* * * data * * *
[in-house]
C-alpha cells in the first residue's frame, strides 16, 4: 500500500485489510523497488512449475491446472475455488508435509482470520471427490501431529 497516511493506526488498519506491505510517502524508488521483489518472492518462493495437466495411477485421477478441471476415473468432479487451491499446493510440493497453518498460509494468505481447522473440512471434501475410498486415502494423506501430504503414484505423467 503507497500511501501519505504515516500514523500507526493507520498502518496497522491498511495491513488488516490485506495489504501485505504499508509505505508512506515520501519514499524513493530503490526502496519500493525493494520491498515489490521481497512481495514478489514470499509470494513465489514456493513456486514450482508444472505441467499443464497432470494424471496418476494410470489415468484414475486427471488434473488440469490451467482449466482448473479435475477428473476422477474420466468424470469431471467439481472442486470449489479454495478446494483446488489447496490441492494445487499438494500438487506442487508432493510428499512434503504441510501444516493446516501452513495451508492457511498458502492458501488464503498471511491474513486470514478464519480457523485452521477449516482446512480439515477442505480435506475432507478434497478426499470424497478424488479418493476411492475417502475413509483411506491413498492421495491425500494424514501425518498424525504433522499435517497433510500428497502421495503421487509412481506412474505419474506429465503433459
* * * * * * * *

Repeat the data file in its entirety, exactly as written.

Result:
[in-house]
C-alpha cells in the first residue's frame, strides 16, 4: 500500500485489510523497488512449475491446472475455488508435509482470520471427490501431529 497516511493506526488498519506491505510517502524508488521483489518472492518462493495437466495411477485421477478441471476415473468432479487451491499446493510440493497453518498460509494468505481447522473440512471434501475410498486415502494423506501430504503414484505423467 503507497500511501501519505504515516500514523500507526493507520498502518496497522491498511495491513488488516490485506495489504501485505504499508509505505508512506515520501519514499524513493530503490526502496519500493525493494520491498515489490521481497512481495514478489514470499509470494513465489514456493513456486514450482508444472505441467499443464497432470494424471496418476494410470489415468484414475486427471488434473488440469490451467482449466482448473479435475477428473476422477474420466468424470469431471467439481472442486470449489479454495478446494483446488489447496490441492494445487499438494500438487506442487508432493510428499512434503504441510501444516493446516501452513495451508492457511498458502492458501488464503498471511491474513486470514478464519480457523485452521477449516482446512480439515477442505480435506475432507478434497478426499470424497478424488479418493476411492475417502475413509483411506491413498492421495491425500494424514501425518498424525504433522499435517497433510500428497502421495503421487509412481506412474505419474506429465503433459